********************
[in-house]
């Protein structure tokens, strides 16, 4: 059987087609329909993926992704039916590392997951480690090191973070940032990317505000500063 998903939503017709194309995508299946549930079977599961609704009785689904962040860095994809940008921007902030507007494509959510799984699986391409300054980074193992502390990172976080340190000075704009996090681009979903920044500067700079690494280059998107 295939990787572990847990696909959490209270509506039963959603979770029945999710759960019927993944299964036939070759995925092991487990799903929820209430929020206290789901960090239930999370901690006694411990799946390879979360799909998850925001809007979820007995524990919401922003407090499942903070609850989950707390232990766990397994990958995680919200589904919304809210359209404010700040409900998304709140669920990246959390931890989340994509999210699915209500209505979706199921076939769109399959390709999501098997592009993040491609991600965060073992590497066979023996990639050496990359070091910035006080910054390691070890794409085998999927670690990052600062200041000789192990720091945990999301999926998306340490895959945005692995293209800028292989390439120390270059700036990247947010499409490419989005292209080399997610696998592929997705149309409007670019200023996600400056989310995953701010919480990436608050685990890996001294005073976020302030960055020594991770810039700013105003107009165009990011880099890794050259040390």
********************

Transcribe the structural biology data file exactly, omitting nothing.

[in-house]
């Protein structure tokens, strides 16, 4: 059987087609329909993926992704039916590392997951480690090191973070940032990317505000500063 998903939503017709194309995508299946549930079977599961609704009785689904962040860095994809940008921007902030507007494509959510799984699986391409300054980074193992502390990172976080340190000075704009996090681009979903920044500067700079690494280059998107 295939990787572990847990696909959490209270509506039963959603979770029945999710759960019927993944299964036939070759995925092991487990799903929820209430929020206290789901960090239930999370901690006694411990799946390879979360799909998850925001809007979820007995524990919401922003407090499942903070609850989950707390232990766990397994990958995680919200589904919304809210359209404010700040409900998304709140669920990246959390931890989340994509999210699915209500209505979706199921076939769109399959390709999501098997592009993040491609991600965060073992590497066979023996990639050496990359070091910035006080910054390691070890794409085998999927670690990052600062200041000789192990720091945990999301999926998306340490895959945005692995293209800028292989390439120390270059700036990247947010499409490419989005292209080399997610696998592929997705149309409007670019200023996600400056989310995953701010919480990436608050685990890996001294005073976020302030960055020594991770810039700013105003107009165009990011880099890794050259040390």